A single surface model made by Alan Bennett in Bedford, 1995. It consists of a Klein bottle cut to form one four-twist band. A Klein bottle is a surface which has no edges, no outside or inside and cannot be properly constructed in three dimensions.
Brunsviga calculating machine with lid, no262. c.1892. This barrel calculating machine represents the Brunsviga in its earliest form. Barrel calculating machines were smaller, lighter and easier to operate than Arithmometers. The machine performs mu
Replica made by E. Rognon, Paris of Blaise Pascal's first calculating machine of 1642, held by the Conservatoire National de Art et Metiers, Paris.The original machine was completed in 1642 when Pascal was only 19, to help his father in business. It
Chinese abacus, or suan-pan, 19th century
McFarlane calculating cylinder, c1835. This is a ready reckoner inscribed with tables giving various percentages of various sums of money in sterling.
Set of ivory Napier's bones 18th century, in wooden box. John Napier of Merchiston, invented both logarithms in 614 and his 'bones' in 1617, sets of rods with tables inscribed on them which allow the user to multiply by simply adding figures.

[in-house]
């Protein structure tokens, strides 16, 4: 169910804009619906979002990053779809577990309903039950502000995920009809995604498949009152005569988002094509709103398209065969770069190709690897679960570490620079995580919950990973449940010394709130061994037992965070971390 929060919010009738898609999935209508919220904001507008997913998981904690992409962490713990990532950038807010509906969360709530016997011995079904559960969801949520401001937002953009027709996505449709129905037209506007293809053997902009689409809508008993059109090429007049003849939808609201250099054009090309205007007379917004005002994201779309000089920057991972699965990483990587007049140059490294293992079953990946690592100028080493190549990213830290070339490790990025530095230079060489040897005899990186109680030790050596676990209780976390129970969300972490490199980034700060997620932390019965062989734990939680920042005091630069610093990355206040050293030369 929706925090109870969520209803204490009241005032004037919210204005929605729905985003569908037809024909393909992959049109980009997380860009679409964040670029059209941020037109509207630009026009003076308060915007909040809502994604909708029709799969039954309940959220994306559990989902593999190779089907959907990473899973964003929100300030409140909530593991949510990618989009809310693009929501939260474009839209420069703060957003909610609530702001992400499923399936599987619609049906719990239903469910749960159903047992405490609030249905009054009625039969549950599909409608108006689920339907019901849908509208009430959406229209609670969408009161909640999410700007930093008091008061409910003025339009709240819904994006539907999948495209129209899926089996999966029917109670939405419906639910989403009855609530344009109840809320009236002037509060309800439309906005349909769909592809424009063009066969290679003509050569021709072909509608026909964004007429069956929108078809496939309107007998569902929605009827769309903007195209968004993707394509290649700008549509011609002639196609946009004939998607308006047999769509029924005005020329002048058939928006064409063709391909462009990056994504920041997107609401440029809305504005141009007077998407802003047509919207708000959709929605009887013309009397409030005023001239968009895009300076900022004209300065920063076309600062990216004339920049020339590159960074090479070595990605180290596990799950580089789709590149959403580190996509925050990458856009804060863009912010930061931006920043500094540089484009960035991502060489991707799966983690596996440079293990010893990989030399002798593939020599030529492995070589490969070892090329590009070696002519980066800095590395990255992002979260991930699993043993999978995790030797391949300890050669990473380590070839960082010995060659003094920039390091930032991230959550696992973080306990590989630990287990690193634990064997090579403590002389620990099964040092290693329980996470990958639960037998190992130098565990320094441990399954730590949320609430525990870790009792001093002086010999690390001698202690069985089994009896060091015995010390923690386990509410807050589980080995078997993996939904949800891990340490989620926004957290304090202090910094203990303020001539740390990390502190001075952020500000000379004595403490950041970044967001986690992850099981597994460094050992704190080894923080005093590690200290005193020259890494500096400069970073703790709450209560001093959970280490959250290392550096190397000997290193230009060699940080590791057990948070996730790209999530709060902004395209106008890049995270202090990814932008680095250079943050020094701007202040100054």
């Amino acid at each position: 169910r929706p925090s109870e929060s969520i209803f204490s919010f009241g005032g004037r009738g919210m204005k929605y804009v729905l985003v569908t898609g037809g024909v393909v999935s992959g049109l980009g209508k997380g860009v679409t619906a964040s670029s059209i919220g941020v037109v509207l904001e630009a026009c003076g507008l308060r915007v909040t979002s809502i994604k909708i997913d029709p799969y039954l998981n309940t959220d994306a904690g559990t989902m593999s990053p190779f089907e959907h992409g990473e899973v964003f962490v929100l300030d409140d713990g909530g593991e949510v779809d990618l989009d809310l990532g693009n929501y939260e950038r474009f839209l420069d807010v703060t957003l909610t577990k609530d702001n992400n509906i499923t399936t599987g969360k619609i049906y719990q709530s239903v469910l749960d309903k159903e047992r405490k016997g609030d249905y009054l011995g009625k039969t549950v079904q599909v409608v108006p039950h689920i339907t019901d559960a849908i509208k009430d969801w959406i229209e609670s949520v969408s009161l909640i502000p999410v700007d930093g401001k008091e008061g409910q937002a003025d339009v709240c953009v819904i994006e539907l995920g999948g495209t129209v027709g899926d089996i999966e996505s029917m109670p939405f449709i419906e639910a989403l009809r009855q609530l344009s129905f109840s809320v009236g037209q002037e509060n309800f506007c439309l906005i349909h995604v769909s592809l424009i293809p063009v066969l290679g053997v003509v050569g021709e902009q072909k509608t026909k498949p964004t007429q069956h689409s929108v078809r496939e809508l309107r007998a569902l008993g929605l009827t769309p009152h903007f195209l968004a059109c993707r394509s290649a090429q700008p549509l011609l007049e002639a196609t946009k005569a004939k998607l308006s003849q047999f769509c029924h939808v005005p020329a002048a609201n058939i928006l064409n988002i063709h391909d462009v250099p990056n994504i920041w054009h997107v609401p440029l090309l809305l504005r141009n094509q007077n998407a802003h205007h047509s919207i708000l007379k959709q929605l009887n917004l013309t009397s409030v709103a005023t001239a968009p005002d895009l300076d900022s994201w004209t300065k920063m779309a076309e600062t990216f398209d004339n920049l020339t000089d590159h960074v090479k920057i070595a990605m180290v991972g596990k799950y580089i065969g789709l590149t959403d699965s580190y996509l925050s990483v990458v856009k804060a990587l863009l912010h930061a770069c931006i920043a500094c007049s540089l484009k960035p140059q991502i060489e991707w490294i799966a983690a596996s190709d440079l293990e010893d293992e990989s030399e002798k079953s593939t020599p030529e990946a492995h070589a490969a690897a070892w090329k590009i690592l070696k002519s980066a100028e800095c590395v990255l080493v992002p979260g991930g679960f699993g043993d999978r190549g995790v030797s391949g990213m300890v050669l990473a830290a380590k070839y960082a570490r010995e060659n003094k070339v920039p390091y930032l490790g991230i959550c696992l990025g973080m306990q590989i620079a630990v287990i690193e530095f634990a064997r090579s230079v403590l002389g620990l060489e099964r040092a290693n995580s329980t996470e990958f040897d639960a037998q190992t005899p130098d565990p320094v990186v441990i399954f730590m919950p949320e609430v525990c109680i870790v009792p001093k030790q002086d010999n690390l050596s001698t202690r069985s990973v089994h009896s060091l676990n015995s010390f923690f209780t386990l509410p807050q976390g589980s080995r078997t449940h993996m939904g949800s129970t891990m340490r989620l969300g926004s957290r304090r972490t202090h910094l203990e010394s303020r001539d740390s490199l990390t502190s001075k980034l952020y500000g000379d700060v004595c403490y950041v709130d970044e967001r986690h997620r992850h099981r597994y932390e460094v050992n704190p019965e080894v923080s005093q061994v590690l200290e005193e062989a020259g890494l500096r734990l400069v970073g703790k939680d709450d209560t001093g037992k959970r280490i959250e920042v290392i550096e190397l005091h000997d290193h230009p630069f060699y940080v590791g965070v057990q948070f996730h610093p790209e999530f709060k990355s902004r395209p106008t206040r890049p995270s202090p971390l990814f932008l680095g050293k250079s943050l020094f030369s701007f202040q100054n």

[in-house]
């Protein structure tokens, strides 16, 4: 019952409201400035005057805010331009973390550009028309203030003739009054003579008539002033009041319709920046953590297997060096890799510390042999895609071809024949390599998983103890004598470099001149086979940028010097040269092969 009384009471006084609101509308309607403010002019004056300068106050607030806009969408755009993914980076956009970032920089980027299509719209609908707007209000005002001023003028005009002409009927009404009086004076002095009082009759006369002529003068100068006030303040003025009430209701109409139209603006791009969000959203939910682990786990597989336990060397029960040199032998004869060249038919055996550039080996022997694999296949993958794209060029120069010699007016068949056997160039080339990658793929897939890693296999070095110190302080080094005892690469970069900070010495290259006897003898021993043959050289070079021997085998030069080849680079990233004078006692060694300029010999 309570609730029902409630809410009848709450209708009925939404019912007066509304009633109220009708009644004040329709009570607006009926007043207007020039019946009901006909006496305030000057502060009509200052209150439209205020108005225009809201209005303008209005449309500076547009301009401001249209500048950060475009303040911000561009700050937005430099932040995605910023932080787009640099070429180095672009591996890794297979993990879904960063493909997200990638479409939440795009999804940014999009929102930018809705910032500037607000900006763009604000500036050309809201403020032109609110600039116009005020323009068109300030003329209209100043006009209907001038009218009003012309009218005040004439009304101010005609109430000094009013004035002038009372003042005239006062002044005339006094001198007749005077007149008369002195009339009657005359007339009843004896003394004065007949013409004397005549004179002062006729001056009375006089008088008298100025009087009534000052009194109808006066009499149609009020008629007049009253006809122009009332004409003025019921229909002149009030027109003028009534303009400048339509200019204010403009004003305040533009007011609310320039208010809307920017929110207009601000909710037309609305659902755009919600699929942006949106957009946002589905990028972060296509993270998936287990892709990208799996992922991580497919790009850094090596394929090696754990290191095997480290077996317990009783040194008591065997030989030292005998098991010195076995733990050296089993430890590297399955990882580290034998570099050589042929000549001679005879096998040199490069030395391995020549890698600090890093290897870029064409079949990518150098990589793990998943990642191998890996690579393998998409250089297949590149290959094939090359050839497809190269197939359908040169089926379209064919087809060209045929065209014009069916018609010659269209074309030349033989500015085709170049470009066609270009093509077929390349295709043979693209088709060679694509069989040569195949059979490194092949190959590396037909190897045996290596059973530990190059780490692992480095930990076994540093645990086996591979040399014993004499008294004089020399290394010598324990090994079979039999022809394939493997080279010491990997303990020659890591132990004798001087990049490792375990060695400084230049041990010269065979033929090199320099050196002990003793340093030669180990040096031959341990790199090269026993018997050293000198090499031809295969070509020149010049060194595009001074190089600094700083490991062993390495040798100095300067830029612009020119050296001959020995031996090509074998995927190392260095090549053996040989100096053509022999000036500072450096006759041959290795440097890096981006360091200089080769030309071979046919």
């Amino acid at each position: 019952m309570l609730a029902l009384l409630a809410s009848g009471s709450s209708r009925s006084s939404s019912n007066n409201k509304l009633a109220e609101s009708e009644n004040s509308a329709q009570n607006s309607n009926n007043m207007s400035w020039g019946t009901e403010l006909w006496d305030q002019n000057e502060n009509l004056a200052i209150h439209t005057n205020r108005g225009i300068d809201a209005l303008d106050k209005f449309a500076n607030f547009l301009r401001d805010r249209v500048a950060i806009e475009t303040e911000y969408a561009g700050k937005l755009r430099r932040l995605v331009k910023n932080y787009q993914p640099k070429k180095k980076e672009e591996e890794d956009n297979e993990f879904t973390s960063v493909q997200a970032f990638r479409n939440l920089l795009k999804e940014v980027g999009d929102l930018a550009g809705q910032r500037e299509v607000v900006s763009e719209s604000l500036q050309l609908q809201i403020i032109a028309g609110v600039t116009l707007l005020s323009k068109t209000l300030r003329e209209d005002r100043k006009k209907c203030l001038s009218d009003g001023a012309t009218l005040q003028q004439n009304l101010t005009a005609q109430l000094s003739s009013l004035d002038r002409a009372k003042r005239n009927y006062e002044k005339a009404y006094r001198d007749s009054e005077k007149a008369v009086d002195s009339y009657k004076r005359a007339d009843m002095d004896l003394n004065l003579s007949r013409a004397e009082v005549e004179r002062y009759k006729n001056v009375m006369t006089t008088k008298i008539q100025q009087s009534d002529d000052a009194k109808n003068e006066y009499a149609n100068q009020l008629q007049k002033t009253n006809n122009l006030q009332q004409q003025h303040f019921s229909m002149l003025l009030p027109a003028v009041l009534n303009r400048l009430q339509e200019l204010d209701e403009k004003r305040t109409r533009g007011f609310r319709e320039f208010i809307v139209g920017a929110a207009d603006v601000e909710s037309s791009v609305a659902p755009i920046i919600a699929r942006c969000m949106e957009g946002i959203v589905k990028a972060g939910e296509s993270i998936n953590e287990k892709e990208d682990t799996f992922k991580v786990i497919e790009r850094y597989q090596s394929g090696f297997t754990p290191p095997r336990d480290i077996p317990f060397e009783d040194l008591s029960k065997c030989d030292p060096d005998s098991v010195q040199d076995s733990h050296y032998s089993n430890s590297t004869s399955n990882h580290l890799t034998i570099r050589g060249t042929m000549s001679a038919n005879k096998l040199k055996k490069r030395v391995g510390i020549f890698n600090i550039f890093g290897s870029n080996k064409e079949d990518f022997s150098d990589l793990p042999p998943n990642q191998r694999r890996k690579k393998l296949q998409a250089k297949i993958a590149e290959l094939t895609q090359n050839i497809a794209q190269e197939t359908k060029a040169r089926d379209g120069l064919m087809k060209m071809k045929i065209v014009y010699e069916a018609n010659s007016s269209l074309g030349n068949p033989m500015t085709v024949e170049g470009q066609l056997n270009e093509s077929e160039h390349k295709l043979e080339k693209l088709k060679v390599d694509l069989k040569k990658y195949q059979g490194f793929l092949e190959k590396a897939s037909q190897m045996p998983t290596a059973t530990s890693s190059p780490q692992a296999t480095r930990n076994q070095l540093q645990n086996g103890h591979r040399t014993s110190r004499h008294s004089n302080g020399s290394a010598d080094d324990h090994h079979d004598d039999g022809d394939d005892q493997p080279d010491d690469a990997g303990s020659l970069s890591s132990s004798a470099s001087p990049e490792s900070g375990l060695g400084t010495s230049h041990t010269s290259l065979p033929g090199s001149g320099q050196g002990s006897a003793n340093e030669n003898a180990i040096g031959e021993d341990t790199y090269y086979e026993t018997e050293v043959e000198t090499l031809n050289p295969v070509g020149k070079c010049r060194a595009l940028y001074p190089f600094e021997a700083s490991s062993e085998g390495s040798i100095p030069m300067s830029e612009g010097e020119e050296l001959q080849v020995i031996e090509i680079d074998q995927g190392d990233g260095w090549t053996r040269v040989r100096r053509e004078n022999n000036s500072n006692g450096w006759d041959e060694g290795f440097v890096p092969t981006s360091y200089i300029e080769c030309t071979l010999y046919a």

Six inch Brass sector 1720-1753 signed T Heath Fecit, decorated on hinge and legs with floral patterns. Sectors were used from the end of the 16th century until the mid 19th century to perform calculations involving proportion. They were inscribed w
The maths exercise book comprises hundreds of mathematical problems and calculations in the fields of numeration, trigonometry, navigation, astronomy etc. Includes numerous diagrams and several pen and ink drawings of rigged three-masters. Compiled b
Mathematical exercise book for Master F. Ashton attending at Mr. Knagg's Classical Mathematical & Commercial Academy at Westow Hall, Kirkham near York, dated Oct. 11th, 1862. Printed by Bean Stationer, Leeds. Small private academies provided most of
Napier's bones, cylindrical type, late 17th century. John Napier (1550-1617), discoverer of logarithms, created the popular calculating tool known as Napier's rods or bones. Napier's rods reduced muliplication to a sequence of simple additions; divis